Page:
“Our husband is also a teacher,” my co-worker told me as she noisily slurped her soup. She was seated beside another colleague, who was slurping hers, too.
I was confused. Had I misheard her? Were these women married to the same person?
“She’s talking about her husband,” the second co-worker clarified, perhaps noticing my blank stare. “In Korea, we often say ‘our’ or ‘we’ instead of ‘my’ or ‘I’.”
The three of us were in the cramped staff lunchroom of my new workplace, Mae-hyang Girls’ Middle School, getting to know each other between the fourth and fifth periods. Fumbling to take a bite of kimchi, I was struggling to get a grip on my slippery metal chopsticks – and, it seemed, on the Korean language.
It was my first week in Suwon, South Korea, working as an English language teacher. I was fresh out of university from the US state of Wisconsin, on my first international job contract and impossibly excited. I didn’t know it at the time, but South Korea would be my home for the next four years.
Throughout those years, this curious ‘our’ or ‘we’ – in Korean, ‘uri’ – cropped up again and again. Out of all the words explained to me, it was the one to make the biggest impression and leave the deepest, most enduring mark. Because, as it turned out, uri wasn’t a mere grammar point, it was a cultural canon. It captured the very essence of a nation.
“Korean people use ‘uri’ when something is shared by a group or community, or when many members in a group or community possess the same or similar kind of thing,” Beom Lee, a Korean language professor at Columbia University, told me in an interview. “[It’s] based on our collectivist culture.”
South Korea’s communal values are tied to its compact size, ethnically homogenous population and ardent nationalism. Here, a house – even one you pay for – is not yours; it’s ours. Likewise, my company is our company, my school is our school and my family is our family. Just because I might own or belong to something individually doesn’t mean others do not have a similar experience of ownership or belonging. To say ‘my’ is almost egocentric.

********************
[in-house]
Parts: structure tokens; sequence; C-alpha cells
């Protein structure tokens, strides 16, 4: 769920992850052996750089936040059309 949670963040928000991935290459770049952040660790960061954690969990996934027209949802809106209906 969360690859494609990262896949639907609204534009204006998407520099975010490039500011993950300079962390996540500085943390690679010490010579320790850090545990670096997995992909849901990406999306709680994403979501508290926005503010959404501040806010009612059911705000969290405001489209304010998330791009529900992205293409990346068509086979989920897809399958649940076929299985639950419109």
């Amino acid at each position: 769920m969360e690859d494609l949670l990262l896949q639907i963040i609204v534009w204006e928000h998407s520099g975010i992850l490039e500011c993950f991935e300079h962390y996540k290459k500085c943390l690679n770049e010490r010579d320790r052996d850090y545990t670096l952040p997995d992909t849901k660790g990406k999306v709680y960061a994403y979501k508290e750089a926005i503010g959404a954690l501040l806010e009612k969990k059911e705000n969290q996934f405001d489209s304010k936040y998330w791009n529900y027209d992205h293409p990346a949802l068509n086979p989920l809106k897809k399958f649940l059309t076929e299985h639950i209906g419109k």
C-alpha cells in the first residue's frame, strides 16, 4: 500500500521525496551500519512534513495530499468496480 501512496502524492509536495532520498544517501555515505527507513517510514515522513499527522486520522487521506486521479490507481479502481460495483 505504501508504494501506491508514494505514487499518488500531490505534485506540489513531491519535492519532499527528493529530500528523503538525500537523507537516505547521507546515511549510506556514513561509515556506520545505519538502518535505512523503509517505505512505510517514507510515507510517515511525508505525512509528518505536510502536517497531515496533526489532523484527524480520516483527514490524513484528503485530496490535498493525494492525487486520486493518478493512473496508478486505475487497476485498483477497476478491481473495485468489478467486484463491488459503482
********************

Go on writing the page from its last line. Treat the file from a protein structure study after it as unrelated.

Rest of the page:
“Korean people always use uri nara (our country) instead of nae nara (my country). ‘Nae nara’ sounds weird. It sounds like they own the country,” Lee said. “Nae anae (my wife) sounds like he is the only person who has a wife in Korea.”
Above all, the country’s cultural collectivism is a testament to its long history of Confucianism. While South Korea has outgrown its dynasty-era, class-based hierarchy, it holds onto its Confucian ethics that dictate individuals should approach social contexts – from ordering food and drinks with friends to riding public transport with strangers – with the group in mind. In group networks, the ‘we’ is the collective Korean self, according to Boston University cultural studies professor Hee-an Choi, and it’s indispensable to the ‘I’.
“There is no clear boundary between the word ‘I’ and the word ‘we’,” Choi writes in her book A Postcolonial Self. “As the usage of the words ‘we’ and ‘I’ are often interchangeable, so too is the identity of the ‘we’ often interchangeable with the identity of the ‘I.’ The meanings of ‘we’ and ‘I’ are negotiable not only in colloquial Korean usage but also in the consciousness and unconsciousness of Korean minds.”
Read more: BBC